Congressman Farr: I definitely agree that the federal government should play a bigger role in support of research regarding the health benefits of nutritional supplements. As a member of the House Appropriation Committee, I sit on the subcommittee that has jurisdiction over the FDA’s budget and I know the tight fiscal restraints the agency is under. I’ve worked with my colleagues to provide adequate funding, but it’s an uphill battle especially when we’re in a “robbing Peter to pay Paul” kind of situation. I recommend that people within the industry organize and use your consumer base to actively lobby Congress for additional funds. I’m fond of reminding people that the squeaky wheel gets grease – so let every Congress member and Senator know how much this issue matters to you.
Todd: When there is overwhelming scientific evidence that nutritional supplements provides relief for a disease condition, it currently takes a lawsuit to get the FDA to relent and allow the claim. Even then, the FDA strictly limits the claim and requires a disclaimer that does more harm than good in communicating this important information to the public. There is a new bill, H.R. 4282, The Health Freedom Protection Act that would end FDA and FTC censorship of health information. As an example, the 50% of all adult males who suffer from an enlarged prostate could receive relief from that condition by consuming a simple and safe ingredient, saw palmetto derived from the fruit of the dwarf American palm tree. The FDA censors that information. The public deserves a better opportunity to be informed about omega-3 EFA and heart disease, folic acid and birth defects, phosphatidylserine and cognitive impairment. Do you agree and do you support this bill?
Congressman Farr: I agree the public needs to access to the best information possible so they can make well informed choices about their health. I likely would support H.R. 4282 if it came up for a vote in Congress. Unfortunately this bill is in a similar situation as other we’ve mentioned in this interview – and again because of the tight schedule of an election year, it’s unlikely action will happen this year.
Todd: According to the barometer study, 85% of the US population is currently using some type of dietary supplement. Do you? Looking at your busy schedule from co-chairing the House Oceans Caucus to your seat on the Travel and Tourism Caucus, you are one busy congressman! Are you popping nutritional supplements please tell us!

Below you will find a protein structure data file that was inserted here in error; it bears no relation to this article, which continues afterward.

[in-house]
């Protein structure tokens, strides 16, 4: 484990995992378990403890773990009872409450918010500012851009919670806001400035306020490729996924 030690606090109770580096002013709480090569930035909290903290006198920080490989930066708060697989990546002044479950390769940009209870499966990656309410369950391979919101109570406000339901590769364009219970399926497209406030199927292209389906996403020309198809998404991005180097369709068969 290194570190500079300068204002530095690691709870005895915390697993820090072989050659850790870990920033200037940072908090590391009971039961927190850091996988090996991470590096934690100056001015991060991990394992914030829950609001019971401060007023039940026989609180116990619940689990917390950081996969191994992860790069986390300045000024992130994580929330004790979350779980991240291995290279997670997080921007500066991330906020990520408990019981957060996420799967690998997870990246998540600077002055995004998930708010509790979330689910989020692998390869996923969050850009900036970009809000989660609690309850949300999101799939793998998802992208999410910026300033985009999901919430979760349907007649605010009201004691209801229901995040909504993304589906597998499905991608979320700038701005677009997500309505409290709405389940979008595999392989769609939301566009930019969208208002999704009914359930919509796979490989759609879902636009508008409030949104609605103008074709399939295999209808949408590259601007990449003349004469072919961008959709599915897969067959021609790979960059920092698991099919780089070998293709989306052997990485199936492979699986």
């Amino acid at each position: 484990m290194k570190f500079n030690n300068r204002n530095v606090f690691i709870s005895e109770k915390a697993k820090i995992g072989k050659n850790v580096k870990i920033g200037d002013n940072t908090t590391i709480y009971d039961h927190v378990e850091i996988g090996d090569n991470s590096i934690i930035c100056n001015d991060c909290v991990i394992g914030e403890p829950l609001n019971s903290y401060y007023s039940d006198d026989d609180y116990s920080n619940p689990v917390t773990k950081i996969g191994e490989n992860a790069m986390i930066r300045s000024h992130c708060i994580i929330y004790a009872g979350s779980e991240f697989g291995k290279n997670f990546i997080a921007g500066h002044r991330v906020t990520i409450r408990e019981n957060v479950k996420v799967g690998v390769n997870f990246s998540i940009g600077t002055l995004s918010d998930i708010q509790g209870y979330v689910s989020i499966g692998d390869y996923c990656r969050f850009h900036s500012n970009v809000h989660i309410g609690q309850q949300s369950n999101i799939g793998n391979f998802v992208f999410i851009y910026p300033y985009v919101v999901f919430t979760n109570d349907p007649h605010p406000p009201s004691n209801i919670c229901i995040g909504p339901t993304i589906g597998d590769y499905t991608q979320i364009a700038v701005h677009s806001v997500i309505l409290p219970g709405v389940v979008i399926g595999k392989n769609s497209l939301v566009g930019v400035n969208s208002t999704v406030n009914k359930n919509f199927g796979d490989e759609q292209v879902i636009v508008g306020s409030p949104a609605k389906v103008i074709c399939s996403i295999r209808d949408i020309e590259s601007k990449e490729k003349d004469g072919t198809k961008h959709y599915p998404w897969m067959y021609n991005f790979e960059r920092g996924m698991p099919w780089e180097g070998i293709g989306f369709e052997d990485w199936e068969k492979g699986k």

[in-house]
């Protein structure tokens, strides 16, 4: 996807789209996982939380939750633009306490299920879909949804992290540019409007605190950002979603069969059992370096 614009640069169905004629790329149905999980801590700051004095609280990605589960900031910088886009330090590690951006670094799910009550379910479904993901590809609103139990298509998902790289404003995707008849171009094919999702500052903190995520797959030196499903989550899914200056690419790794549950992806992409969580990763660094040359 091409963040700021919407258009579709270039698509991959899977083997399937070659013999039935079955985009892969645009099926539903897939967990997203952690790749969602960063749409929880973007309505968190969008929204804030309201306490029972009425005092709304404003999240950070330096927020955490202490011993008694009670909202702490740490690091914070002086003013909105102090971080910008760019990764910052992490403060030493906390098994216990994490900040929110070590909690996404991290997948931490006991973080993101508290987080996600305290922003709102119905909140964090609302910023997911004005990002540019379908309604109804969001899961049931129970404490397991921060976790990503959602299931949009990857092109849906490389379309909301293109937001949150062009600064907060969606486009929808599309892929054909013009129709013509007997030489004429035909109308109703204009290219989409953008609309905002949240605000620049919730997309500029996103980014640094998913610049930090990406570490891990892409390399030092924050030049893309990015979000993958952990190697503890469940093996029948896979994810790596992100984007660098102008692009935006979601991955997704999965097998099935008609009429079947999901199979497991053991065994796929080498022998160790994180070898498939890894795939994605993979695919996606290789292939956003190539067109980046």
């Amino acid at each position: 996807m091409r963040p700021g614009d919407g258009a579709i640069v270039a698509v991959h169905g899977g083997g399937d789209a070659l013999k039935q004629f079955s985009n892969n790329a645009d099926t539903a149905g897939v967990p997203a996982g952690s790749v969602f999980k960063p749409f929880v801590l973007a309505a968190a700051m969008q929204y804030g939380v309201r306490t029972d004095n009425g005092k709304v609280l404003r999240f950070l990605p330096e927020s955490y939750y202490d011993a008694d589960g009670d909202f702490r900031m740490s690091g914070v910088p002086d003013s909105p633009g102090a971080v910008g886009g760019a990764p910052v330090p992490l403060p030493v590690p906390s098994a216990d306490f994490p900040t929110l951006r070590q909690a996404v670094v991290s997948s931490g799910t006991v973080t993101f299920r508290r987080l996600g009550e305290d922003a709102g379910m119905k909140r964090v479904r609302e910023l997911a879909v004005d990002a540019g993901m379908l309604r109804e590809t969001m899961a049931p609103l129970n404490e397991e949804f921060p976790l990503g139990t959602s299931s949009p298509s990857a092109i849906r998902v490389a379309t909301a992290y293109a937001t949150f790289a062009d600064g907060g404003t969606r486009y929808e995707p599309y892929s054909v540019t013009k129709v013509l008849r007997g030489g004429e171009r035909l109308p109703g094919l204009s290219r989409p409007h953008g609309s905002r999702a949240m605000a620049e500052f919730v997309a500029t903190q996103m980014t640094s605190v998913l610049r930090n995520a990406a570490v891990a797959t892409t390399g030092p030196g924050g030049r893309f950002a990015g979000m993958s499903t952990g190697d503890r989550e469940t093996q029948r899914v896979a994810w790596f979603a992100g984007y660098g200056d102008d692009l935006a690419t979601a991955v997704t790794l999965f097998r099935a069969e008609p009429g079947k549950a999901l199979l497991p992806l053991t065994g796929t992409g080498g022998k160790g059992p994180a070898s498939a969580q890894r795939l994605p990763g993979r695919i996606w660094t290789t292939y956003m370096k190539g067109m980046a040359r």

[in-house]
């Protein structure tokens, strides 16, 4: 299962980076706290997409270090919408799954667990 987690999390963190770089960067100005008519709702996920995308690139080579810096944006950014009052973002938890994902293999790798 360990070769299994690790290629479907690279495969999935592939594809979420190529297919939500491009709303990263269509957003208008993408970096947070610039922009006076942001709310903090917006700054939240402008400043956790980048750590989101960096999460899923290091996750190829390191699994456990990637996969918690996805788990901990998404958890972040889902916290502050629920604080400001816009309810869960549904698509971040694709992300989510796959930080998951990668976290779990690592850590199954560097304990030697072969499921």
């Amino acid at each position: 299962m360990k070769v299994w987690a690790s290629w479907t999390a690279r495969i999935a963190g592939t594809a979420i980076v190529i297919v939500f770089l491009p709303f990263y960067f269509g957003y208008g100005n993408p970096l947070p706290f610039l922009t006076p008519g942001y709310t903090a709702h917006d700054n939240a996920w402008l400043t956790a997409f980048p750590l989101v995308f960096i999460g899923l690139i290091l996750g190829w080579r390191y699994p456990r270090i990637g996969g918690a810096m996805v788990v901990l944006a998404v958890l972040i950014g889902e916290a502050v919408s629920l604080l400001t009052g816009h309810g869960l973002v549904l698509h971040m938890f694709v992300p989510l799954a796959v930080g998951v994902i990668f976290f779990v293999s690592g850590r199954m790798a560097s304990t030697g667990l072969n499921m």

Congressman Farr: I do take some nutritional supplements, though they vary and since Ginkgo Biloba isn’t among them I cant remember their names off-hand! One product I do use faithfully is Airborne to help me combat germs and colds that I might get from sitting on an airplane. But, like many Americans my life is over-scheduled and combined with the amount of air-travel I do, I find nutritional supplements helpful as I try to stay healthy despite my hectic lifestyle.
Todd: Thank you Congressman Farr! Live long and prosper!
DSEA Release of Health/Cost Impact Study Conducted by the Lewin Group, Initial Results, Wash DC; Nov. 2, 2005
NNFA database. Adam.F on 3-15-06.
DSEA Nutritional Supplement Barometer Study, 2005 Report, Prepared by the Natural Marketing Institute (NMI).
Todd Williams; Source Naturals Marketing Programs Manager.
Soft Drinks Contaminated by Benzene
May 27, 2006 09:24 AM
A Food and Drug Administration (FDA) testing program has found cancer-causing benzene in soft drinks at levels averaging four times the standard for tap water. The brand names have not been released.
The test data were uncovered by the Environmental Working Group (EWG), which posted the test results on the group’s website, www.ewg.org
Highly elevated Benzene Levels
Between 1995-2001 the RDA tested 24 samples of diet soda for benzene. The result: 79% tested at levels above the federal limit for benzene in tap water, which is 5 parts per billion (ppb). The maximum benzene level detected was 55 ppb. In addition to the diet sodas, the FDA tested a number of other non-diet soft drinks. One cola was contaminated at 27 times the tap water limit, and fruit drink had a 95 ppb level.